The Polish Prime Minister and senior German politicians have urged Brussels to strike a Brexit deal with Britain in the first sign of divisions within the European Union over its blanket opposition to offering fresh concessions to Theresa May.
EU leaders lined up on Wednesday to reject her new demand for the Withdrawal Agreement to be reopened to remove or fundamentally rewrite the contentious Irish backstop proposal. Jean-Claude Juncker, the European Commission president, warned that her move increased the prospect of Britain leaving the EU without a deal on 29 March.
But the Polish leader, Mateusz Morawiecki, disclosed that he had called German Chancellor Angela Merkel to urge her to find a way to break the deadlock. He added: “Acting together, with all EU members states, we should do our best to avoid hard Brexit.”
Poland is emerging as a leading voice arguing for the bloc to reach an accommodation with Britain. Last week its foreign minister suggested the Brexit impasse could be broken if a time-limited backstop of five years was agreed.
Prominent figures in Berlin also expressed anxiety over the initial reaction of Brussels to Tuesday’s Commons vote calling for the backstop to be stripped out of the withdrawal agreement. A senior German politician, Alexander Dobrindt, described it as “disconcerting” and called for greater flexibility by Brussels.
Mr Dobrindt, leader of the parliamentary group of the CSU party, added: “Stubbornness is not a European trait.” Detlef Seif, an MP for Ms Merkel’s Christian Democrats, attacked the “knee-jerk rejection of new negotiations” and warned: “There is too much at risk.”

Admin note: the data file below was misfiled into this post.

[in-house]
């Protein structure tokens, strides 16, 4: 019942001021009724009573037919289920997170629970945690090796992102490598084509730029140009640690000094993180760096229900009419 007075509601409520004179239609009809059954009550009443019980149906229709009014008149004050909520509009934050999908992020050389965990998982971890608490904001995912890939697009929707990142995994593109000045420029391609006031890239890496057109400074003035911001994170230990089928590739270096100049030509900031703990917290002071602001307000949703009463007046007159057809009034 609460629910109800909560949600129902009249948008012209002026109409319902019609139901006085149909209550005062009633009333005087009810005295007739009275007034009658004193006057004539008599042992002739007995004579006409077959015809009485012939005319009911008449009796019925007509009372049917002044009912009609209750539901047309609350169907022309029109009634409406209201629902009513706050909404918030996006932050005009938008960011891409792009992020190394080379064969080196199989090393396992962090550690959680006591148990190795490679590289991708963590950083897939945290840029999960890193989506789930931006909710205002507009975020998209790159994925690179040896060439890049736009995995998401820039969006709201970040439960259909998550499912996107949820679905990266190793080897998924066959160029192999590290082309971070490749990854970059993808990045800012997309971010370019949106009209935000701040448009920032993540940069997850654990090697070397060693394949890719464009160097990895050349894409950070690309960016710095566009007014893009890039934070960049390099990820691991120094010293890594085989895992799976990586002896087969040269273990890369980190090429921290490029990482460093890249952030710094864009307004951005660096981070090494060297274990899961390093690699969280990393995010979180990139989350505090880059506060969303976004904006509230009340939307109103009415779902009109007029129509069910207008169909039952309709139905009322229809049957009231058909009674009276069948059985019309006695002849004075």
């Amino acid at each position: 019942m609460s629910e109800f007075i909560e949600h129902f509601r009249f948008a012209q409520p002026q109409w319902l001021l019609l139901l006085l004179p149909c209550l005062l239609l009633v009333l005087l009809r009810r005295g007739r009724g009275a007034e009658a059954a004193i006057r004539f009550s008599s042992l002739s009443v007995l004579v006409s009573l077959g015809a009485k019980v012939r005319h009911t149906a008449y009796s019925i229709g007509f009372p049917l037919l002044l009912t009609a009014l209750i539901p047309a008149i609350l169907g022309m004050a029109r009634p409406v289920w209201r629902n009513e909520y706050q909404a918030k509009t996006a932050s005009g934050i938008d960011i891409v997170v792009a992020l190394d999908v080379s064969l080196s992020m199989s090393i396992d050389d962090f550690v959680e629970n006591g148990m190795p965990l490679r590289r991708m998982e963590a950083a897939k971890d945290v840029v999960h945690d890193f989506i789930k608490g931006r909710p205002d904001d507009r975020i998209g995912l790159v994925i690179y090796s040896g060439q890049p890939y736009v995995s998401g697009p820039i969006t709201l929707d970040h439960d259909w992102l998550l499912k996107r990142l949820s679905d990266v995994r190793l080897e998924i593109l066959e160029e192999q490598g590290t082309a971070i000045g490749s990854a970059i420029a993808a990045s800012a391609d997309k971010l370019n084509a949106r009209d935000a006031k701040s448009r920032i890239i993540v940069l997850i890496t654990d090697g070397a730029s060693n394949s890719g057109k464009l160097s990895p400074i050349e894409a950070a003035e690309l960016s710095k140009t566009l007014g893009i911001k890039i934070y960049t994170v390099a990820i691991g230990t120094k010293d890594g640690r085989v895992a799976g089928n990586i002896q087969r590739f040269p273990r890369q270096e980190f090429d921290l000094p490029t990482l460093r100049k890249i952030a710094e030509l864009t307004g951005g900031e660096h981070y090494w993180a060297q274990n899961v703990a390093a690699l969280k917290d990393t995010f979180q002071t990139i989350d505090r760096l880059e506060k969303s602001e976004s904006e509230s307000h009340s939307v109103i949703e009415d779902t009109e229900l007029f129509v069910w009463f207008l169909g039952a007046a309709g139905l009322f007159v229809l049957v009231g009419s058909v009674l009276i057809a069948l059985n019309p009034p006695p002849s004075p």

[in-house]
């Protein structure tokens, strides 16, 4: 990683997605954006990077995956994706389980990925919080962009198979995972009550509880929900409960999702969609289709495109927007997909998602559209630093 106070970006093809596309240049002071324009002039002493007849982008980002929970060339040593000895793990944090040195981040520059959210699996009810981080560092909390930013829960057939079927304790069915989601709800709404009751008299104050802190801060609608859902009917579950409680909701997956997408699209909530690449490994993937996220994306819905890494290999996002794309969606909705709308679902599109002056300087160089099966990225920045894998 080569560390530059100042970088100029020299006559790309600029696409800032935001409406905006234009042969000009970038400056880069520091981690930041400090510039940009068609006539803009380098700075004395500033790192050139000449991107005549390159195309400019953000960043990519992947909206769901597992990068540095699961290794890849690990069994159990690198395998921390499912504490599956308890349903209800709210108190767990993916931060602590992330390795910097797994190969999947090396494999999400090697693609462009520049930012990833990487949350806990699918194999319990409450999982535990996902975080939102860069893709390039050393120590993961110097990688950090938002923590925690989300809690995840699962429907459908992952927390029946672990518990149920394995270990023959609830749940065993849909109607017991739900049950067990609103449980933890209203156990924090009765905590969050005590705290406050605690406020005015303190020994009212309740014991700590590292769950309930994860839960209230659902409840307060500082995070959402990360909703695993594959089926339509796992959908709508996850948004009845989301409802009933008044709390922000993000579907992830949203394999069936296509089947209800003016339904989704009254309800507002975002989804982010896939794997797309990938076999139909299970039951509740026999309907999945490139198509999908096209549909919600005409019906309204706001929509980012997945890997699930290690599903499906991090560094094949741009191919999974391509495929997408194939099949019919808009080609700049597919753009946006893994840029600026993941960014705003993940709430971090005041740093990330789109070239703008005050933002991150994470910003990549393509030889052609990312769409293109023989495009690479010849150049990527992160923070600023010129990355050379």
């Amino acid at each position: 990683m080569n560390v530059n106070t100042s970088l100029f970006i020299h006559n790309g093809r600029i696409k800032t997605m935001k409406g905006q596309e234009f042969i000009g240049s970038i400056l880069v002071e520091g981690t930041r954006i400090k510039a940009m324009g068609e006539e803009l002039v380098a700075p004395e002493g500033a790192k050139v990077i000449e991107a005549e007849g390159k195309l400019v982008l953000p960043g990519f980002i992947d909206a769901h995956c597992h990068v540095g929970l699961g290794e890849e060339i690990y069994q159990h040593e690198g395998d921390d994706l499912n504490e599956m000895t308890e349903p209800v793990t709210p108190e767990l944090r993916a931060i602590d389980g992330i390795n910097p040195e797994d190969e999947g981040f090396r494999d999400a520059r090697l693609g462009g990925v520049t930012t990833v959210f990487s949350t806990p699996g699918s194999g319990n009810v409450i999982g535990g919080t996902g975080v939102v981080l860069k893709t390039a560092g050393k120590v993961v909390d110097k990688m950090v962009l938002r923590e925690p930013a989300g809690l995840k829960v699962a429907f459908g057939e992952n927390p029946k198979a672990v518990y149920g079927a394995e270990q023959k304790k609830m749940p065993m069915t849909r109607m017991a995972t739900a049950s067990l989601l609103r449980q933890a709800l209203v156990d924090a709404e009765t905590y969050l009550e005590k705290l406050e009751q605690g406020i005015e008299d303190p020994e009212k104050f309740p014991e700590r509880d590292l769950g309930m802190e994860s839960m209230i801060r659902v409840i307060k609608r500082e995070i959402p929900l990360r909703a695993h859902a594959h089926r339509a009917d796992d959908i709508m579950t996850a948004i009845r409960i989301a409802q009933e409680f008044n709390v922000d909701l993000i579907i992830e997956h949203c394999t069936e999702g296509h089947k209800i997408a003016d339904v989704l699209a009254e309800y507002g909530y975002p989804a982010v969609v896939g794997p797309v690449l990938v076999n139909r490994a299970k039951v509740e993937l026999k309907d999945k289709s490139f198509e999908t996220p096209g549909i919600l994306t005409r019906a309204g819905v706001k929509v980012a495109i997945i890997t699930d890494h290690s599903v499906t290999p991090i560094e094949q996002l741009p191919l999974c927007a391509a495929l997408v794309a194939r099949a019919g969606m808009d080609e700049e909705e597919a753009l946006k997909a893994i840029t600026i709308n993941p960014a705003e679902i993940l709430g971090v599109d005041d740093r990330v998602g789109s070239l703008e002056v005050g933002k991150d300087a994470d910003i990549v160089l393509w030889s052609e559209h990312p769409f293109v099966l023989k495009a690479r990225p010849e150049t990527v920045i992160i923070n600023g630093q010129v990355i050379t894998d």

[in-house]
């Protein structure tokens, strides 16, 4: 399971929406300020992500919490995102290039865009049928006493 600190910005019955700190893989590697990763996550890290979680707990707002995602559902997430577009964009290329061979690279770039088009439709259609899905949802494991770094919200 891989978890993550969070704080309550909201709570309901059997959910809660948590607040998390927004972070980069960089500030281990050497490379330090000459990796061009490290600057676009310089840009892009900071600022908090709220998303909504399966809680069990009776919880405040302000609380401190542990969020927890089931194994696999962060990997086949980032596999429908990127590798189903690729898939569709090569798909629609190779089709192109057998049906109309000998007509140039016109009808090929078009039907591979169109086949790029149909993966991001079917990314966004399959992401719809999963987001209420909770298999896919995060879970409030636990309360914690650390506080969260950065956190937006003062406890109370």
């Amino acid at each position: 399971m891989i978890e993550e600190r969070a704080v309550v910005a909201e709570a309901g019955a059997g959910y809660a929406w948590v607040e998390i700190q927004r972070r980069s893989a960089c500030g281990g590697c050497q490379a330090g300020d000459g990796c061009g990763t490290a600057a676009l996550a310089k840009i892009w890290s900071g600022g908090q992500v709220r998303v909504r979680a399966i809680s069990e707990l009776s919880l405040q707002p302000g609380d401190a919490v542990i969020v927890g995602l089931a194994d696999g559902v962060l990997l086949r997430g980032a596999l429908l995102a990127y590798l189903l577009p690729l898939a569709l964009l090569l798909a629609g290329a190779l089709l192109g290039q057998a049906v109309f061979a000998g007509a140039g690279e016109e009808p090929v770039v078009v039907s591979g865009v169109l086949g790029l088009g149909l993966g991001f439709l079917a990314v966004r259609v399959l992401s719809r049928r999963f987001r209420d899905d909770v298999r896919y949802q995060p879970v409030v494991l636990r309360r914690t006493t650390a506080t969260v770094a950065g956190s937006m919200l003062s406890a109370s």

Prime Minister Theresa May's official spokesman said: “There’s a genuine determination across Europe that the UK should not leave without a deal. We now need to work together to achieve a deal which can carry support in the Commons.”
Mrs May is not expected to travel to Brussels until next week by which time she aims to have concrete proposals to present to EU leaders. They could focus on plans to replace the backstop with technological solutions for monitoring the Irish border, making the backstop time-limited or giving Britain the unilateral right to withdraw from it.
UK government sources said they had always expected “noise” from the EU, but insisted Brussels could move towards an accommodation as Brexit day approached.
However, the challenge faced by Mrs May was underlined despite Mr Juncker saying he would stay in close contact with Downing Street and “listen to her ideas”. He told the European Parliament: “I will also be extremely clear about the position of the EU. Yesterday’s vote has further increased the risk of a disorderly exit of the UK.”
Tuesday’s Commons vote demanded the replacement of the backstop with “alternative arrangements” to avoid a hard border on the island of Ireland. But the EU’s chief negotiator Michel Barnier told MEPs that “no-one, on one side or the other, can say very clearly and precisely what form these alternative [Irish border] arrangements will take”.